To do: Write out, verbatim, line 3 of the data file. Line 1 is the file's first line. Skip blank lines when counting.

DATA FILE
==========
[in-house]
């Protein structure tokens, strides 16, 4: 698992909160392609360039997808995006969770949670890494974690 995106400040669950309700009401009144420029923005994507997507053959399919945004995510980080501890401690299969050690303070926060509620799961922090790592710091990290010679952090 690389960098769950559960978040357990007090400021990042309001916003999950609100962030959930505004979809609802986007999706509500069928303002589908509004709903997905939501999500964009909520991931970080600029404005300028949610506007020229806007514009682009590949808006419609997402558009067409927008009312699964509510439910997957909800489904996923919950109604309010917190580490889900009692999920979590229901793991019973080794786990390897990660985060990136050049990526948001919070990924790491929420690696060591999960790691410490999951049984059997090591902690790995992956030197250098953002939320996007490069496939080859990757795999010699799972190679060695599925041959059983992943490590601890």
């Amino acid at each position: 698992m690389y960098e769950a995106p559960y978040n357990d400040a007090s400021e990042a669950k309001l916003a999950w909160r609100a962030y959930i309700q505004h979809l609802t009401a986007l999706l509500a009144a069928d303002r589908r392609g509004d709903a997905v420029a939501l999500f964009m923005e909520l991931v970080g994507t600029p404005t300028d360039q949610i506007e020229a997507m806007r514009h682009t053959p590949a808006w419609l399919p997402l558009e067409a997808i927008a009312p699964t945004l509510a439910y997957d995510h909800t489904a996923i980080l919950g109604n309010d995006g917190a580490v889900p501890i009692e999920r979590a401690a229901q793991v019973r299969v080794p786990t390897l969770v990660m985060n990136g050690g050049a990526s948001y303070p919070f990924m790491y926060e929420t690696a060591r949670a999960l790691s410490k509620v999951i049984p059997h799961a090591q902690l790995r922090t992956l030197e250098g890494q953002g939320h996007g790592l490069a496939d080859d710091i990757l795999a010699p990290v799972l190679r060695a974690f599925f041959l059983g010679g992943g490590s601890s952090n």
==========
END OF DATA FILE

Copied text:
């Amino acid at each position: 698992m690389y960098e769950a995106p559960y978040n357990d400040a007090s400021e990042a669950k309001l916003a999950w909160r609100a962030y959930i309700q505004h979809l609802t009401a986007l999706l509500a009144a069928d303002r589908r392609g509004d709903a997905v420029a939501l999500f964009m923005e909520l991931v970080g994507t600029p404005t300028d360039q949610i506007e020229a997507m806007r514009h682009t053959p590949a808006w419609l399919p997402l558009e067409a997808i927008a009312p699964t945004l509510a439910y997957d995510h909800t489904a996923i980080l919950g109604n309010d995006g917190a580490v889900p501890i009692e999920r979590a401690a229901q793991v019973r299969v080794p786990t390897l969770v990660m985060n990136g050690g050049a990526s948001y303070p919070f990924m790491y926060e929420t690696a060591r949670a999960l790691s410490k509620v999951i049984p059997h799961a090591q902690l790995r922090t992956l030197e250098g890494q953002g939320h996007g790592l490069a496939d080859d710091i990757l795999a010699p990290v799972l190679r060695a974690f599925f041959l059983g010679g992943g490590s601890s952090n």